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G. Mirabella, C. Lafoyiannis, C.A. Westall, J. Rovet; Infants of Hypothyroid Mothers Show Contrast Sensitivity Deficits With High Temporal Frequency Gratings . Invest. Ophthalmol. Vis. Sci. 2006;47(13):3159.
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Thyroid hormone (TH) is essential for the normal development of the visual system. Mirabella et al. (2005) first demonstrated these deficits in humans by measuring contrast sensitivity functions using sweep visual evoked potentials (VEPs) in infants with prenatal thyroid hormone insufficiencies. Results showed that offspring of hypothyroid mothers, who represent thyroid insufficiency during early gestation, showed significant reductions in contrast sensitivity but a sparing of grating acuity. These results corroborated animal studies showing that TH was critical for the development of the primary visual pathway. Further, deficits in contrast sensitivity suggest that TH may be particularly critical for the development of the magnocellular pathway, since these are the neurons that respond to low spatial frequency, high temporal frequency stimuli (Kaplan & Shapley, 1982, Livingstone & Hubel, 1988).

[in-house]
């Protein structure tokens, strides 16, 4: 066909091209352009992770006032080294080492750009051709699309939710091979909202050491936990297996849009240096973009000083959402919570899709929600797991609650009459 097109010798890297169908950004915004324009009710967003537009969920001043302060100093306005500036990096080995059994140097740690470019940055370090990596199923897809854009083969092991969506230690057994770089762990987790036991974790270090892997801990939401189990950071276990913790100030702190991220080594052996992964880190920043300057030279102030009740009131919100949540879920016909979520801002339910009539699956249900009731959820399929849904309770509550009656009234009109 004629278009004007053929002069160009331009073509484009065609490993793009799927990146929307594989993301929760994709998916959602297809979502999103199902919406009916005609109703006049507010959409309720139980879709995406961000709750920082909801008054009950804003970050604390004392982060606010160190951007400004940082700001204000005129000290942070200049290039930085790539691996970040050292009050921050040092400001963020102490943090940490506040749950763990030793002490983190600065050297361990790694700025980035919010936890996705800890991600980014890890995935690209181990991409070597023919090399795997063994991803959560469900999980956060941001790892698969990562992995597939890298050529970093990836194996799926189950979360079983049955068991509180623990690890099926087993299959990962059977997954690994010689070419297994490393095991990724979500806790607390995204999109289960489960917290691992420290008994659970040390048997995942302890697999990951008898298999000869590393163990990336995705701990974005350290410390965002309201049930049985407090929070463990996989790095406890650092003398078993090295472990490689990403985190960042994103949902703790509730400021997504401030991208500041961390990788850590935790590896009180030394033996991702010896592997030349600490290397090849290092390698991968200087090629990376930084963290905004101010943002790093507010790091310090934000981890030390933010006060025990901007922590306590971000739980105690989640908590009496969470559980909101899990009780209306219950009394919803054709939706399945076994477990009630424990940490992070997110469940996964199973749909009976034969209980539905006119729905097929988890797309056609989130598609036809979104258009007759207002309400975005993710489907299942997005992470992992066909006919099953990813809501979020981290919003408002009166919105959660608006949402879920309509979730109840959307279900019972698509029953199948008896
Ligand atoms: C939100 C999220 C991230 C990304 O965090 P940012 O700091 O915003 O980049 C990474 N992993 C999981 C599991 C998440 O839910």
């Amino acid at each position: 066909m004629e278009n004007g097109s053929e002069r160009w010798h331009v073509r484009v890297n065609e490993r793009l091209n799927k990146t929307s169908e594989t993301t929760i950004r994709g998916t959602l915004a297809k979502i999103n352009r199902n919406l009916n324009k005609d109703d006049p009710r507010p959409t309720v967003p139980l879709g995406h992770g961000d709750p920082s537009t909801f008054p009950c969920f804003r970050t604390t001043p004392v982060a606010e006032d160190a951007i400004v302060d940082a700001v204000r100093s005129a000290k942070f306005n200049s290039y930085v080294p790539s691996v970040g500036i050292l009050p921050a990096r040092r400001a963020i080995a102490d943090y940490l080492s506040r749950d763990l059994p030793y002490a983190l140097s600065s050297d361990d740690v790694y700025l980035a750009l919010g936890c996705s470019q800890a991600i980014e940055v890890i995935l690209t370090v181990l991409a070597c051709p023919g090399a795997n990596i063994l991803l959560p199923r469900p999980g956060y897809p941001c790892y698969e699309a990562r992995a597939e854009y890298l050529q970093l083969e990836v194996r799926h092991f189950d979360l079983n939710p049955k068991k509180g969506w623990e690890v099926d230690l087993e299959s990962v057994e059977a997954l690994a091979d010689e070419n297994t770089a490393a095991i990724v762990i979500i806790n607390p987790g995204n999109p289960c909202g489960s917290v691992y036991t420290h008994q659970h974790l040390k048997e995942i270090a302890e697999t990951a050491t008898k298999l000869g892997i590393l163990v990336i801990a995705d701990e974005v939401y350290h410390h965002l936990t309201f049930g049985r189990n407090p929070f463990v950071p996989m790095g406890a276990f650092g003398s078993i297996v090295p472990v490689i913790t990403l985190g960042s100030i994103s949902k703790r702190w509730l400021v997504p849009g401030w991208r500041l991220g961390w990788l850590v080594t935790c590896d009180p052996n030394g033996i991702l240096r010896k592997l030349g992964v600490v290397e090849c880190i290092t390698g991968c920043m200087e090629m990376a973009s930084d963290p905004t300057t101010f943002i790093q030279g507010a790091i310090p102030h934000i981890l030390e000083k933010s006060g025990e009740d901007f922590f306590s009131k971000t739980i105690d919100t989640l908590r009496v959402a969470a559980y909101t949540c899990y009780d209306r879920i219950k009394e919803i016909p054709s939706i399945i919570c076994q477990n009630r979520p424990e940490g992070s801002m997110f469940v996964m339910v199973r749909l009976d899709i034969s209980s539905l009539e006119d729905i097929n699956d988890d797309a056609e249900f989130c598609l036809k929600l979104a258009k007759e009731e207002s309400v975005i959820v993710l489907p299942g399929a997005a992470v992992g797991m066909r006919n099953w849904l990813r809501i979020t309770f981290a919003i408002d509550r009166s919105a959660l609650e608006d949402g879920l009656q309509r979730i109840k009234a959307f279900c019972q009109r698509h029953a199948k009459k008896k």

We tested this hypothesis by measuring contrast sensitivity in 6 month old offspring of hypothyroid mothers (n=23), comparing them to a group of normal, full term infants (n=16). Contrast sensitivity was assessed using the sweep visual evoked potential. Infants were presented with a 1 cpd sinusoidal grating alternating in counterphase at 6, 10 and 15 Hz. We tested contrast sensitivity at higher temporal frequencies in order to isolate the response from the magnocellular pathway. All children had standard eye exams to insure that optical aberrations did not affect the results.
Both the hypothyroid and control groups showed an expected drop in contrast sensitivity with increasing temporal frequency. However, infants in the hypothyroid group showed an additional 0.2 log–unit drop in contrast sensitivity at 6 and 10 Hz compared to controls. There were no significant differences in sensitivity for the 15 Hz grating. Also, there were no significant eye exam differences between groups. The eye exams showed no ocular differences or abnormalities between groups.
Contrast sensitivity deficits in offspring of hypothyroid mothers persist when the temporal frequency of the grating is increased. This finding replicates Mirabella et al. (2000) and lends further support to the role of thyroid hormone in the development of the magnocellular pathway.
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